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Root rot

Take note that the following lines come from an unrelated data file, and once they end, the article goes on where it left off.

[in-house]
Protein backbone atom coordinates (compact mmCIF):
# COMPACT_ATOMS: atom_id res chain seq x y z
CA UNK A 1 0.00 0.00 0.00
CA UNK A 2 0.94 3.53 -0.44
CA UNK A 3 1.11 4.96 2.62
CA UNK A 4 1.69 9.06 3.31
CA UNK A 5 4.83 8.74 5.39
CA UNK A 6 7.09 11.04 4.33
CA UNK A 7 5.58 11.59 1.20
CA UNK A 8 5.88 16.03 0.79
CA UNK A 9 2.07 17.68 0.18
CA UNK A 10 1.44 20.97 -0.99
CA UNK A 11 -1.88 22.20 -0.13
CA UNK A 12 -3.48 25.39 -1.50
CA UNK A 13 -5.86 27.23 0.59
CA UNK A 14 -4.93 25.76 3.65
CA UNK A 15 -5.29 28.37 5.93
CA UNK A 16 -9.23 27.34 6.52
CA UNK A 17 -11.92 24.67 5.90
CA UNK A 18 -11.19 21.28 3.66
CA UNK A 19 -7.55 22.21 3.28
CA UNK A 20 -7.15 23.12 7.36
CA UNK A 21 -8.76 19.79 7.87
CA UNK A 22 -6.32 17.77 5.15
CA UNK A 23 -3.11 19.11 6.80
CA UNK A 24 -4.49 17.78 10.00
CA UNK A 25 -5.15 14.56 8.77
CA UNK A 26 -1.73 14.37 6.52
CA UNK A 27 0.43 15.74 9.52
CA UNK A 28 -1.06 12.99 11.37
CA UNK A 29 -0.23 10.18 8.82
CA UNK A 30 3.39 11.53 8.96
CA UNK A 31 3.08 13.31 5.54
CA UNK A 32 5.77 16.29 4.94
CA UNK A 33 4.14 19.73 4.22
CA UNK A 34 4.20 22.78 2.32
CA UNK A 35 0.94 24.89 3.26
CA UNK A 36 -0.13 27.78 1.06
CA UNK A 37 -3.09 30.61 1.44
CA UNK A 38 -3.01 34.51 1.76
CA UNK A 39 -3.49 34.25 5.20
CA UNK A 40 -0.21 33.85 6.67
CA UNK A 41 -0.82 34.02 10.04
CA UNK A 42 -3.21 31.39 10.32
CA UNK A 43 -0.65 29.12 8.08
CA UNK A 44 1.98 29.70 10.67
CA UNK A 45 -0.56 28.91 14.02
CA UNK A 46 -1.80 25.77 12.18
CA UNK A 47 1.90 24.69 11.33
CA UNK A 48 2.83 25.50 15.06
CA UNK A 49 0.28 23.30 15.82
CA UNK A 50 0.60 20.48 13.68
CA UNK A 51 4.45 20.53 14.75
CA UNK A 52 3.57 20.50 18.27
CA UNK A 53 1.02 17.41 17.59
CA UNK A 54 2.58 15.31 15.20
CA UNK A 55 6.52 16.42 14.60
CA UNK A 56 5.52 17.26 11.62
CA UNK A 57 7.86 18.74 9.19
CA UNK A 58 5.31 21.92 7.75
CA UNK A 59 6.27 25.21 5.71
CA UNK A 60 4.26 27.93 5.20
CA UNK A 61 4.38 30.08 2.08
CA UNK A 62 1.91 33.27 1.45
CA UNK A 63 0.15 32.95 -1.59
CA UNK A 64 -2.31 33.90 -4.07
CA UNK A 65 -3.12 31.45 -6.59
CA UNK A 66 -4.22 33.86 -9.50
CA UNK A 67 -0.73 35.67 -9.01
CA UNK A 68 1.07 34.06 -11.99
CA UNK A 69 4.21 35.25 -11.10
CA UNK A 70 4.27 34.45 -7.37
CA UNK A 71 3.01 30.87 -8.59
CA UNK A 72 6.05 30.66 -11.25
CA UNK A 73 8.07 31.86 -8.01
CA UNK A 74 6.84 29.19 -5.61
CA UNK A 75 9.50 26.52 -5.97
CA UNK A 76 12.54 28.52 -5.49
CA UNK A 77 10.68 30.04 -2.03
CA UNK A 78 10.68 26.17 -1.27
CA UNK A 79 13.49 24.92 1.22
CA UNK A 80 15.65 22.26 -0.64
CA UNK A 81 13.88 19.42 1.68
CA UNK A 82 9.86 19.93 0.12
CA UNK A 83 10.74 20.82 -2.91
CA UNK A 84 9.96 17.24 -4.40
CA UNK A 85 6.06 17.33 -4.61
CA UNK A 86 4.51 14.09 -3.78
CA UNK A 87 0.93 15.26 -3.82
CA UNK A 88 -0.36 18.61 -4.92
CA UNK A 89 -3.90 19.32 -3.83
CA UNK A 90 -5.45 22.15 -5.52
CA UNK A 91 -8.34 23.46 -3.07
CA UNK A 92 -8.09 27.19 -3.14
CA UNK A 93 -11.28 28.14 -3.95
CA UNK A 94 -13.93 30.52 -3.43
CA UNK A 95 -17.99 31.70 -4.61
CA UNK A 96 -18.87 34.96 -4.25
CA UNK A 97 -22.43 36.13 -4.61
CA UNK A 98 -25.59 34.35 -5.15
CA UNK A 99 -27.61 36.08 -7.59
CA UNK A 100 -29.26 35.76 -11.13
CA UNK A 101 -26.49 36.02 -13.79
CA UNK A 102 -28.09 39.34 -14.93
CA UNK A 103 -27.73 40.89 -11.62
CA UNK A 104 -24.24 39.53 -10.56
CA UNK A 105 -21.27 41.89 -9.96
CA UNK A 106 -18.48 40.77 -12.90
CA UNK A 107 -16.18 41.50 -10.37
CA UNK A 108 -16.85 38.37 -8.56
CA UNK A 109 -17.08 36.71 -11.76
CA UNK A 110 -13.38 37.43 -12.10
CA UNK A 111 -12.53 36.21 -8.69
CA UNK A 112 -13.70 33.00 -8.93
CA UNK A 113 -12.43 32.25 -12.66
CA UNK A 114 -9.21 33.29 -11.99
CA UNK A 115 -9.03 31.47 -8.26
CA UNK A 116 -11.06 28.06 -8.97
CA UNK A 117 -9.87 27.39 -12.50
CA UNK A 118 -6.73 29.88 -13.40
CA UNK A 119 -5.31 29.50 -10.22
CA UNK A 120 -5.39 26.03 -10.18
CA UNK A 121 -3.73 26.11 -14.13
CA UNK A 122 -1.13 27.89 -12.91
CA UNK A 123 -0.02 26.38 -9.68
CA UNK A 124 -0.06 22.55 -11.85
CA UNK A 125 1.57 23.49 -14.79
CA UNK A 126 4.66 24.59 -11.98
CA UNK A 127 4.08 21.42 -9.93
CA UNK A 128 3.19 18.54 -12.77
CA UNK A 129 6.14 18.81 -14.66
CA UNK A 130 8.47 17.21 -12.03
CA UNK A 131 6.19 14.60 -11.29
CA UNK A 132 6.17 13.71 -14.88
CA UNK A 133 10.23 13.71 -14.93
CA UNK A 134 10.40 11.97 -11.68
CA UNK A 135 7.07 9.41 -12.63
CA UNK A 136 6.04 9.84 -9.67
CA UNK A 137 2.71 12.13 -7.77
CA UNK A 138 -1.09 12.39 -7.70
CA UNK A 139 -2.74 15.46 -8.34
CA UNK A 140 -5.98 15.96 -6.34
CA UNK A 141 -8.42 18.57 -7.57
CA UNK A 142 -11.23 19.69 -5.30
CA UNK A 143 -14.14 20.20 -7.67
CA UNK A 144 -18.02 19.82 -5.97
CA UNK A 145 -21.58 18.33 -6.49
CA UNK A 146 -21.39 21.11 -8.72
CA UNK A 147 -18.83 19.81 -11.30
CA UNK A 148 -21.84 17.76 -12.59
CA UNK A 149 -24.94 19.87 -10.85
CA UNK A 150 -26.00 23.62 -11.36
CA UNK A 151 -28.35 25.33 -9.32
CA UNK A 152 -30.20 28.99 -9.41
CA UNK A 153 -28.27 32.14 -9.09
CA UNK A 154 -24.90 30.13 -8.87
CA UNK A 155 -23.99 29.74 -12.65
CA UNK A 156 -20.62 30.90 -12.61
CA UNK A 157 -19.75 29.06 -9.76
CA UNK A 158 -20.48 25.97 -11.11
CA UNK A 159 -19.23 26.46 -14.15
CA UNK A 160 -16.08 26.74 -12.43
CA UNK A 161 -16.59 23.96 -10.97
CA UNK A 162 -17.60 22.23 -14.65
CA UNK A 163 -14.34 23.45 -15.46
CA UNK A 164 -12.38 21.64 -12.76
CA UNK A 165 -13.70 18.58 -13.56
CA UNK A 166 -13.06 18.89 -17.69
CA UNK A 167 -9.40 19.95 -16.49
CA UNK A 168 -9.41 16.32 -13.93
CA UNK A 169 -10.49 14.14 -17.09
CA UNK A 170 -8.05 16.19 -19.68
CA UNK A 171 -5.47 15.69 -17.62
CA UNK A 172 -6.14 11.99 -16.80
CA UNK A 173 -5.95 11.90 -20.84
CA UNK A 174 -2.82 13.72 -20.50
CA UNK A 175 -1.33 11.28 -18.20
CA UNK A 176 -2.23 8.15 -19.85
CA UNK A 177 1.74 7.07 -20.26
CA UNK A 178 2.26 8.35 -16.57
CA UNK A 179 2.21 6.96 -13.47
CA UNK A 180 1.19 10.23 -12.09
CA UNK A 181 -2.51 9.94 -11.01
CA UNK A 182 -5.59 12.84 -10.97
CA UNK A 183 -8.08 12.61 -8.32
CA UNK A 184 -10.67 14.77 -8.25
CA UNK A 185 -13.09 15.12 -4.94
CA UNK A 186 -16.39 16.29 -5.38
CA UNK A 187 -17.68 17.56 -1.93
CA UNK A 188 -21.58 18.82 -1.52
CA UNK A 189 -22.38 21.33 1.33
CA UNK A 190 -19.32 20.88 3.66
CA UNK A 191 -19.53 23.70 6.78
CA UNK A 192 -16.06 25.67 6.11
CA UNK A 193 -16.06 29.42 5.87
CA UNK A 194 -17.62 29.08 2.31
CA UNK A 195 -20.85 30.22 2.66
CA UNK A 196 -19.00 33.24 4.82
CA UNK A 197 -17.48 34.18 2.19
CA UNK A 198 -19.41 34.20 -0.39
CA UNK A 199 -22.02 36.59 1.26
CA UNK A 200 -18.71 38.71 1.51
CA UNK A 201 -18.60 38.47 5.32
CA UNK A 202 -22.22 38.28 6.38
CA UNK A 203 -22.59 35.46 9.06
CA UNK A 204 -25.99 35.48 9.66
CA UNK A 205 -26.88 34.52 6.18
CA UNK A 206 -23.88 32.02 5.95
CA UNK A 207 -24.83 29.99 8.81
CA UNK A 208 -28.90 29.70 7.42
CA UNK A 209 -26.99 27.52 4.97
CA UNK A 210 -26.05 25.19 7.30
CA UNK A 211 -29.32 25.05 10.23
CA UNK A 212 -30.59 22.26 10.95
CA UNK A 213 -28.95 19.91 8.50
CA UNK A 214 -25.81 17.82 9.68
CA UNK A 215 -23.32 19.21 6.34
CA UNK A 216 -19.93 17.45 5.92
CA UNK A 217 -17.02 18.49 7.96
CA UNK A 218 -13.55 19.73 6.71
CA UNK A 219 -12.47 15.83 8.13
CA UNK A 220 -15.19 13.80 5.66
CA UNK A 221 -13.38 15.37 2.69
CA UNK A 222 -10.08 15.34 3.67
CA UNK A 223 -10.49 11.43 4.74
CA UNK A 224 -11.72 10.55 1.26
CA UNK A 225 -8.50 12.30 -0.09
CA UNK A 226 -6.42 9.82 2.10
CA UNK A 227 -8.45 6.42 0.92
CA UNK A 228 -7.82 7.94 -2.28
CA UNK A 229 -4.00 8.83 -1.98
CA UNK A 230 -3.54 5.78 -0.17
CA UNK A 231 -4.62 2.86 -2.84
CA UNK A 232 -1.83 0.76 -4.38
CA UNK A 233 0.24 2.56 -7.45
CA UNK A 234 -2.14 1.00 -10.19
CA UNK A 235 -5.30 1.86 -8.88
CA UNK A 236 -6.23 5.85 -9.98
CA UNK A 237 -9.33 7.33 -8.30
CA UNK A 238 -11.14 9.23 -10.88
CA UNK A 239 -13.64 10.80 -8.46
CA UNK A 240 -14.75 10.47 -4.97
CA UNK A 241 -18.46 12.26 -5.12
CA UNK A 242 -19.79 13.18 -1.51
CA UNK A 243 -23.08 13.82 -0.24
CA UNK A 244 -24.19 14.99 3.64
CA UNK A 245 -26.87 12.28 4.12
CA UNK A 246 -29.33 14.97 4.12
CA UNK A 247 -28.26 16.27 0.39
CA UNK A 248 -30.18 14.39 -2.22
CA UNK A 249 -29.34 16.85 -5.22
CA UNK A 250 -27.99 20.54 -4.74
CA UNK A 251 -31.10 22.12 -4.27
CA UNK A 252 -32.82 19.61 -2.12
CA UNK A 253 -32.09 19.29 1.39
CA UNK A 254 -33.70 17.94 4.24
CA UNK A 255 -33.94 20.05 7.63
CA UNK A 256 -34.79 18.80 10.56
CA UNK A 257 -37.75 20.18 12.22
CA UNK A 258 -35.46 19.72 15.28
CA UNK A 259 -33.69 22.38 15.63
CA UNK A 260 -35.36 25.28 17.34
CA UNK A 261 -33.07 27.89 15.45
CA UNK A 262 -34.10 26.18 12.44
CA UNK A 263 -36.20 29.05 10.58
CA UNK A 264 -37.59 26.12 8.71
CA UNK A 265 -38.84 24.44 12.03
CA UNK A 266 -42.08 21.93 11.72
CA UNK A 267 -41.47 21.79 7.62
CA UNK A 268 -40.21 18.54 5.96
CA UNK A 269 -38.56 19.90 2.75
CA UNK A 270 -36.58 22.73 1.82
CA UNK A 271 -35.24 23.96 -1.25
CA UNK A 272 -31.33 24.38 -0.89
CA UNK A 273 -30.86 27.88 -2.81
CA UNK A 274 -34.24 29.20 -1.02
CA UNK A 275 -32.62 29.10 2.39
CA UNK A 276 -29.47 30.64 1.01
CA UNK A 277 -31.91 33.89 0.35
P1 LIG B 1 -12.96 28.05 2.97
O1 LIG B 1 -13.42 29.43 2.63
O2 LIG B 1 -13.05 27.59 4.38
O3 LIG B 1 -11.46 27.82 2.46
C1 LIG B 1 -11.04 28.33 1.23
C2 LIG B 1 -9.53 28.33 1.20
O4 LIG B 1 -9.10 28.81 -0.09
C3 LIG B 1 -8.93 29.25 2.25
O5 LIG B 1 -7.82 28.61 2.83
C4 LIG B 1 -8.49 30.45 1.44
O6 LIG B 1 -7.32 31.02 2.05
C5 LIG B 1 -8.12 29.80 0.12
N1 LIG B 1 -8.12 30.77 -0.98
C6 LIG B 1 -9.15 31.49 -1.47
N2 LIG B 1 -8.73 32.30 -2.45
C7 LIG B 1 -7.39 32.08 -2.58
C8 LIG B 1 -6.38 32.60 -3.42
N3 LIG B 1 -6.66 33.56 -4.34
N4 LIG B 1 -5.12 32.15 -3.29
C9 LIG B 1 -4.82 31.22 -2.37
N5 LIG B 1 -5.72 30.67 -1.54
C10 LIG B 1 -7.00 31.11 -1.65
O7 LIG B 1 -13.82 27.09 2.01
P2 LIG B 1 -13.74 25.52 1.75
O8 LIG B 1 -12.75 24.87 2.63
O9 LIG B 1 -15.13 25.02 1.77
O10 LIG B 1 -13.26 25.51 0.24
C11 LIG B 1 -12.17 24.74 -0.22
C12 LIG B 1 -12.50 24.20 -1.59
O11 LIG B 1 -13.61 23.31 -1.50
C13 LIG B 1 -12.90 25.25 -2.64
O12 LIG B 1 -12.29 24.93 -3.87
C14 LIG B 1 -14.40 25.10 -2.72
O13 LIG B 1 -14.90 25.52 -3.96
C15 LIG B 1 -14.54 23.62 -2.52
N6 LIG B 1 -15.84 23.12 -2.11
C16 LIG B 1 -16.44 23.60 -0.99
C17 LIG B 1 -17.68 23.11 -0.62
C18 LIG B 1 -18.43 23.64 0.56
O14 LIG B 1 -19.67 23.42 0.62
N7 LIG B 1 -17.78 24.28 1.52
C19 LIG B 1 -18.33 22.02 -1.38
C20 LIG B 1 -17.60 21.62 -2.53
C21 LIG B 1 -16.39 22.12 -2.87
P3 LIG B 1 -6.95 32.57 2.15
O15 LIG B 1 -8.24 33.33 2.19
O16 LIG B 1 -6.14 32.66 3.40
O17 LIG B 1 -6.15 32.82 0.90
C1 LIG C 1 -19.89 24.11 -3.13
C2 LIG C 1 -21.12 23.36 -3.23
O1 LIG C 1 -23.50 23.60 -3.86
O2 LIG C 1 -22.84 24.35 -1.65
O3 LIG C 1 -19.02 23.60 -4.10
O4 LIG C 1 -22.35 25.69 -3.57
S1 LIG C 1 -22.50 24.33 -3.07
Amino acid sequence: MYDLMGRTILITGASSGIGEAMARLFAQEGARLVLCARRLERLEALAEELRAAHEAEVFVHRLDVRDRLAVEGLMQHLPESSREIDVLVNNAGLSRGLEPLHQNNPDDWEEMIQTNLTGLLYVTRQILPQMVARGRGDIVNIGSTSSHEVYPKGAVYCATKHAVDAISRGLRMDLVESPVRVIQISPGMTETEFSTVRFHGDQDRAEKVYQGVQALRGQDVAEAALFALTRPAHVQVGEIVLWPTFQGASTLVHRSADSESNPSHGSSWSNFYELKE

This threatening disease of the vine (also called accidental disease) is caused by various fungi, either individually or in combination. The most common ones are Armillaria mellea (Hallimash or hedge fungus), Roesleria hypogaea and Rosellinia necatrix. The vines show a whitish covering under the bark at the lower parts and the root (mycelium plaques = area of fungal threads). These are particularly common in vineyards with earlier tree populations. The vines gradually die or even die suddenly (see also under apoplexy). Root rot can also be caused or encouraged by excessively damp soil (wetness stress) and animal pests such as phylloxera and larvae of root flies, as fungi and other harmful substances such as bacteria can easily penetrate the feeding sites. The fungi are controlled by smoking. In the event of waterlogging, root mold (Dematophora necatrix) may also occur. A specific form is the Cylindrocarpon root rot (Cylindrocarpon cancer). See also a list of all diseases and pests under vine enemies.

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